|Year : 2013 | Volume
| Issue : 1 | Page : 1-8
Concurrent chemo-radiotherapy in the treatment of early breast cancer: Current status
Medical Oncology, Oncology Center, University Hospital Mohammed VI, Cadi Ayyad University, Faculty of Medicine, Marrakech, Morocco
|Date of Web Publication||19-Apr-2013|
Mohammed VI University Hospital, Marrakech
Source of Support: None, Conflict of Interest: None
Concurrent chemo-radiotherapy (CCRT) in early breast cancer was investigated by few authors and remains controversial. This treatment is more commonly used for locally advanced breast cancer and showed high rate of complete pathological response. A search of articles published in English literature, between 1980 and November 2012, was conducted on Medline using the following terms: "breast cancer", "chemotherapy", "concurrent radiotherapy", and "Trastuzumab". We identified five phase I/II trials and three randomized phase three trials evaluating concurrent chemoradiotherapy in the adjuvant of breast cancer. In patients with early breast cancer having positive lymph nodes, phases III clinical trials showed that CCRT improved local control after conservative breast surgery. However, these randomized trials used non-standard regimen: Cyclophosphamide, methotrexate and fluorouracil (CMF) or fluorouracil, mitoxantrone and cyclophosphamide (FNC). In addition, in phases II clinical trials, concurrent use of taxanes and anthracycline with standard whole-breast irradiation showed high rate of toxicity: Pulmonary toxicity with taxane; and cardiac and skin toxicity with anthracycline. Consequentely, CCRT is not be used in practice because of concerns of toxicity with the standard drugs (anthracyclines and taxanes) and radiation. Anthracyclines with partial breast irradiation (PBI) was feasible according to one phase I clinical trial, and should be investigated in randomized clinical trials. Concurrent Trastuzumab plus radiotherapy is safe and can be used in HER2-positive breast cancer; in this case, cardiac volume sparing and patient selections for internal mammary chain irradiation are highly recommended. The present paper aimed to review the current data evaluating the efficacy and safety of CCRT in early breast cancer.
Keywords: Breast cancer, chemotherapy, concurrent radiotherapy, trastuzumab
|How to cite this article:|
Ismaili N. Concurrent chemo-radiotherapy in the treatment of early breast cancer: Current status. Clin Cancer Investig J 2013;2:1-8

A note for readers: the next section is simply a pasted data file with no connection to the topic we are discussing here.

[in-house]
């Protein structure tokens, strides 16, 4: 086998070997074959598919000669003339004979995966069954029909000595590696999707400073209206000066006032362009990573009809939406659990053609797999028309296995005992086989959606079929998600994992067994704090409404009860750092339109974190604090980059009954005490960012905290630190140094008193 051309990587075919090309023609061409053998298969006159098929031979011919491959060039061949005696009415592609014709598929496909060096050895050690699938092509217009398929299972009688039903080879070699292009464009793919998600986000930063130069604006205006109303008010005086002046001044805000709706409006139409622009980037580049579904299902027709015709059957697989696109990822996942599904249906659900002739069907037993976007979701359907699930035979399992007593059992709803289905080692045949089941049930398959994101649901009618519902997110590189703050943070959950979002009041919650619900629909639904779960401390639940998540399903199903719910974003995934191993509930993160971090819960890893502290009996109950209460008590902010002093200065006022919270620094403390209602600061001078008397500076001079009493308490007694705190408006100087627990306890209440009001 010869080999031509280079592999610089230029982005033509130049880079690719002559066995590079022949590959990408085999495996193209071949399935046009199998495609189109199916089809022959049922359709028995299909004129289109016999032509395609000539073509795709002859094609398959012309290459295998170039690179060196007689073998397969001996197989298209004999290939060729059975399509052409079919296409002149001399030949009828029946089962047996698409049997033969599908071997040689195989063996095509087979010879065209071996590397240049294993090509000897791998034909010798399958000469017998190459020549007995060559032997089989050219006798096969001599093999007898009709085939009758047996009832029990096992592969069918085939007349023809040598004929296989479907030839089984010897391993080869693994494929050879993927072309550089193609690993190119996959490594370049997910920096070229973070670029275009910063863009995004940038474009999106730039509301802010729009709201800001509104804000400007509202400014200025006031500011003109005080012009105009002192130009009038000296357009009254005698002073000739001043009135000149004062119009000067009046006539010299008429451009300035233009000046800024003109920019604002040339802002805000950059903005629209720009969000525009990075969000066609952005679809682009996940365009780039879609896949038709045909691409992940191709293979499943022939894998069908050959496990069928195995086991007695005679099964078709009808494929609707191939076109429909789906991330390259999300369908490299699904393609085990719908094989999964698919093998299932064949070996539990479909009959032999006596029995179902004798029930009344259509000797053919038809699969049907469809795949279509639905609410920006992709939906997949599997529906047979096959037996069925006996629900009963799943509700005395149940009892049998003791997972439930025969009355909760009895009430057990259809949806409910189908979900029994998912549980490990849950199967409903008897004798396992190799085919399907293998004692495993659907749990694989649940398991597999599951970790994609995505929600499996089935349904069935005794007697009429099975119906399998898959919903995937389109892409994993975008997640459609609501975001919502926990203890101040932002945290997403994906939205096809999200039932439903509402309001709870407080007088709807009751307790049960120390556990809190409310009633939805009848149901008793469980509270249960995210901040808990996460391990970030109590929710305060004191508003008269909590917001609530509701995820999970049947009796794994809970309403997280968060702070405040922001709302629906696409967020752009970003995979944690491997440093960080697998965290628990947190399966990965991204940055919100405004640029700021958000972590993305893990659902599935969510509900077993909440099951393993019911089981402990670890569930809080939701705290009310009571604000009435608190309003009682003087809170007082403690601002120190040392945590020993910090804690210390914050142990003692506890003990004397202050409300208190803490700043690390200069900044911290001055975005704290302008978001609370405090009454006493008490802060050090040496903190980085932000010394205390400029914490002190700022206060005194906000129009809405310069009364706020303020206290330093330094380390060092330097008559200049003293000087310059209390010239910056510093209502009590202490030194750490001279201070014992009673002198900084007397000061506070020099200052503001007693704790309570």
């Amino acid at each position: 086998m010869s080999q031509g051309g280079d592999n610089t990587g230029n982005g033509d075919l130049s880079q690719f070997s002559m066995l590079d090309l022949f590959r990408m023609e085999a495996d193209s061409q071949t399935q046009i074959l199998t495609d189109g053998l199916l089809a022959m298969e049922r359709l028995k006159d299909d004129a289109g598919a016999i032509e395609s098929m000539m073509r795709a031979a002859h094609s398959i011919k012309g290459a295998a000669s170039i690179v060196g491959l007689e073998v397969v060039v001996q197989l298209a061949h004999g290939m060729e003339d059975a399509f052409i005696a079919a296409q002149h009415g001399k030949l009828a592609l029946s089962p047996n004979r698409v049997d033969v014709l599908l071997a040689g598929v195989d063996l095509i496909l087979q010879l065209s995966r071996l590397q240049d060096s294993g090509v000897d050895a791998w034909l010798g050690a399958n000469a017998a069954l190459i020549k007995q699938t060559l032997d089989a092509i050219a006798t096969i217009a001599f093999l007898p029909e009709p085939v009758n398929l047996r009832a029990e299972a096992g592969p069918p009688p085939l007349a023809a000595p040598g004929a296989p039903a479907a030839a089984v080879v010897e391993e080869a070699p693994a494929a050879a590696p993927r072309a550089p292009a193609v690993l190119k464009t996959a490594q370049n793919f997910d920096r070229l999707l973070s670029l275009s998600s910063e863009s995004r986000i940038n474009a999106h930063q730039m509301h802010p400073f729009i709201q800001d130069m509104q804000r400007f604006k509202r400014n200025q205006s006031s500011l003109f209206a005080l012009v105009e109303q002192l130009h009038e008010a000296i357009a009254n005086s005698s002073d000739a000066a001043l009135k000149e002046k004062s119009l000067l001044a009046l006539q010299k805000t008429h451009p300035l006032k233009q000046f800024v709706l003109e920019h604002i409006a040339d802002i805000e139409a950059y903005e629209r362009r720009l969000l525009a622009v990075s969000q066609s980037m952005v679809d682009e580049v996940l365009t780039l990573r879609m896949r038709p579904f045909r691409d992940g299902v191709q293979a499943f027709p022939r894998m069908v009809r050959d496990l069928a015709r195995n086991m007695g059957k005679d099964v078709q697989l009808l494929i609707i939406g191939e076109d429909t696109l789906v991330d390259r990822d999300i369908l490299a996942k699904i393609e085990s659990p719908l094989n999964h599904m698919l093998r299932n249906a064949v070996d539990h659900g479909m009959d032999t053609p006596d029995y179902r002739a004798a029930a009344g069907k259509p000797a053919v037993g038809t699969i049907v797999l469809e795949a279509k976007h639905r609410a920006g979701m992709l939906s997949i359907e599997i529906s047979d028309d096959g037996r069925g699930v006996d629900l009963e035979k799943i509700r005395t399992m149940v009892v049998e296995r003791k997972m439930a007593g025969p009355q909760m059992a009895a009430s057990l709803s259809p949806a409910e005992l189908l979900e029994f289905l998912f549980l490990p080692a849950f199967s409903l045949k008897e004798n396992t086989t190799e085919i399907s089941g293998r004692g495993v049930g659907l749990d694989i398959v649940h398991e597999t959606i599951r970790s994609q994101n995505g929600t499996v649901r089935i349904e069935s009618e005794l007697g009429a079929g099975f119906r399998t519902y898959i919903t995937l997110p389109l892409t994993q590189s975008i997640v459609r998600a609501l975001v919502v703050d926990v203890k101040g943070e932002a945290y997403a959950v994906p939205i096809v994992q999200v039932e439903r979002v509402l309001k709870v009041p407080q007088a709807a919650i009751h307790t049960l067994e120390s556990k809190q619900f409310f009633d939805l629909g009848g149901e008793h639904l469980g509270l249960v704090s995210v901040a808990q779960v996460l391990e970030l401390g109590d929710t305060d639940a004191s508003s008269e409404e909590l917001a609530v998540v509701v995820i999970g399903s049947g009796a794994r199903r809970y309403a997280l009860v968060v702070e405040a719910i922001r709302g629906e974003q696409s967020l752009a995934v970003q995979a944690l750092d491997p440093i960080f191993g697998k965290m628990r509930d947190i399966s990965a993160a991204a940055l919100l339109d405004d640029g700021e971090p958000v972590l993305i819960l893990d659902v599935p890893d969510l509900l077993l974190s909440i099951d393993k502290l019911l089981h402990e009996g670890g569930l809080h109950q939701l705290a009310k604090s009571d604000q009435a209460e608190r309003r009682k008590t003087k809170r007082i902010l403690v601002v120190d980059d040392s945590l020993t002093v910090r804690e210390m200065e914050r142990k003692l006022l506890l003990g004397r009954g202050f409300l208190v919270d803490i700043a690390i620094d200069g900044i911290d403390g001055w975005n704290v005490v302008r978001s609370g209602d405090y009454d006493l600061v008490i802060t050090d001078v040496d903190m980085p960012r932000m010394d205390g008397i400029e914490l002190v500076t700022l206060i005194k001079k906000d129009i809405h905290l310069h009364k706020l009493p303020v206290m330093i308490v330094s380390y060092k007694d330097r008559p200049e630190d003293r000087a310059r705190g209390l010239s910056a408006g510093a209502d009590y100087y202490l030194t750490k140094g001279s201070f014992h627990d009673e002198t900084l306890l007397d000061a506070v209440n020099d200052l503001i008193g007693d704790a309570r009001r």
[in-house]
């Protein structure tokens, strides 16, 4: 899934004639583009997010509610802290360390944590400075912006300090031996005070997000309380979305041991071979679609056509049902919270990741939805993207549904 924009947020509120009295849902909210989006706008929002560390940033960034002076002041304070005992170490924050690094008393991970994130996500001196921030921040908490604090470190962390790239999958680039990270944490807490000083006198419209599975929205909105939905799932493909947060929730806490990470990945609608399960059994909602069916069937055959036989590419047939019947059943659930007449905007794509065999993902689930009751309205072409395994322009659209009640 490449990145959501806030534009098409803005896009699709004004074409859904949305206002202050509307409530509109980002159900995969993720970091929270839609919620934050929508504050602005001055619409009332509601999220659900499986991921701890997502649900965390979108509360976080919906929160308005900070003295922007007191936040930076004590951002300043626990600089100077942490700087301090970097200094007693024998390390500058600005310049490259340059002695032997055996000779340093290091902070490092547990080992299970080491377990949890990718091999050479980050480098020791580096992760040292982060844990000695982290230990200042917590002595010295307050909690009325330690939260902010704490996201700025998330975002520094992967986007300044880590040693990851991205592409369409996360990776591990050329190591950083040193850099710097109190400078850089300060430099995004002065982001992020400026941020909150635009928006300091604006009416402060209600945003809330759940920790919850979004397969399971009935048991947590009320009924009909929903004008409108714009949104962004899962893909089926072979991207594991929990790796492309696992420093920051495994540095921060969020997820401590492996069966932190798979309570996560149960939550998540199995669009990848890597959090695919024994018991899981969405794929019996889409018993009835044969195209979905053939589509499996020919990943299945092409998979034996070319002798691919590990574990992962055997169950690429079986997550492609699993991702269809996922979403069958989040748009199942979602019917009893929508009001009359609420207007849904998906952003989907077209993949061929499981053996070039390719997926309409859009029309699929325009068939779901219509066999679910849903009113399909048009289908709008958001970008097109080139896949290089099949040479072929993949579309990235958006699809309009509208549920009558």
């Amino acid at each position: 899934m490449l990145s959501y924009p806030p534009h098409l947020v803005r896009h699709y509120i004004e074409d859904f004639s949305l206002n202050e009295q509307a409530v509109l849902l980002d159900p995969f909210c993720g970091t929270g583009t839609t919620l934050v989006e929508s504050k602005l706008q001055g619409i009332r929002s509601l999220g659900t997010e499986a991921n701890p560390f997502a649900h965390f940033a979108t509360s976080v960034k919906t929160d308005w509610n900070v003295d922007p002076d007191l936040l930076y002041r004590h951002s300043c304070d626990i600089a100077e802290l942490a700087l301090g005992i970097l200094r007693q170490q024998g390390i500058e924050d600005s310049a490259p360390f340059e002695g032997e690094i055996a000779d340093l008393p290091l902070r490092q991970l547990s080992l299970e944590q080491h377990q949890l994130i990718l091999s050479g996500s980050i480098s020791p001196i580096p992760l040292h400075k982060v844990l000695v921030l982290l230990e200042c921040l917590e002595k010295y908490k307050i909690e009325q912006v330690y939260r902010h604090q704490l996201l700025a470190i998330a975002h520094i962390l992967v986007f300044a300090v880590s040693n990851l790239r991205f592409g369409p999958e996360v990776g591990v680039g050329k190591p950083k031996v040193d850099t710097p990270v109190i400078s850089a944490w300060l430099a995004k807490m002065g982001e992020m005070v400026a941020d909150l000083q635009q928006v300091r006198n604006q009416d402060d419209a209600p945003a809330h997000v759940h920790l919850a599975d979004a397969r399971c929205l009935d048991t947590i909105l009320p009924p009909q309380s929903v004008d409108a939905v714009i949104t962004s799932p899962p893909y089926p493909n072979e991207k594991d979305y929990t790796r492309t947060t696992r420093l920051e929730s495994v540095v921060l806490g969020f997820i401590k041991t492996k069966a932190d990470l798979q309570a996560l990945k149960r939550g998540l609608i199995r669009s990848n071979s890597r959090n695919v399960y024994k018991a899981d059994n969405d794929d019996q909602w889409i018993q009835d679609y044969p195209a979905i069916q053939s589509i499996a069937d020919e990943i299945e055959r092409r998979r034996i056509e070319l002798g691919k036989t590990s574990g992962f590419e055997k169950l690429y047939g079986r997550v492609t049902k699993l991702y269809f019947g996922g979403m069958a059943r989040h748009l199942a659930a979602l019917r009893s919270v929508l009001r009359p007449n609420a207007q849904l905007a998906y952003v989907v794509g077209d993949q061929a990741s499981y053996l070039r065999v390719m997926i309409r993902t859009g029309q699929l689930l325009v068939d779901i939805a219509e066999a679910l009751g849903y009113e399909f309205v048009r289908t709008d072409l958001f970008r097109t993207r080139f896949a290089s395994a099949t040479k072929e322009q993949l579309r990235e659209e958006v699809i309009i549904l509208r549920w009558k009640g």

| Introduction|| |
Over the recent years, breast cancer remains the most common cancer in women in the word.  By contrast, the mortality rate has declined dramatically since the introduction of adjuvant systemic therapy and radiation therapy, which are now used extensively for their established benefit in local control (radiotherapy RT), ,,,,,, survival without metastases (chemotherapy CT), ,, and overall survival (OS) (CT and RT). ,
However, the optimal sequence of CT and RT remains controversial. During the last two decades, four sequences were investigated in early breast cancer:
In current clinical practice, adjuvant CT is recommended after surgery in patients of high risk of recurrence and death. Post-operative radiotherapy is recommended after breast conservative therapy (BCT) in patient <70 years. Post-mastectomy radiotherapy is always recommended for patients with positive axillary nodes, and indicated for patients with T3 - T4 tumors independent of the nodal status. The recommended sequence between the two treatments is chemotherapy followed by radiotherapy (European Society of Medical Oncology (ESMO) recommendations-2011). 
- Delivering all RT first,
- A "sandwich"approach (one or more cycles of CT, then RT, then additional CT, without concurrent administration of CT and RT),
- Concurrent administration of CT and RT, or
- Delivering all CT first.
Observational studies have suggested that delaying the initiation of CT increased the incidence of spared metastasis, ,,, and delaying the initiation of radiation therapy more than 6 months after breast cancer diagnosis might increase the risk of local-regional recurrence. ,,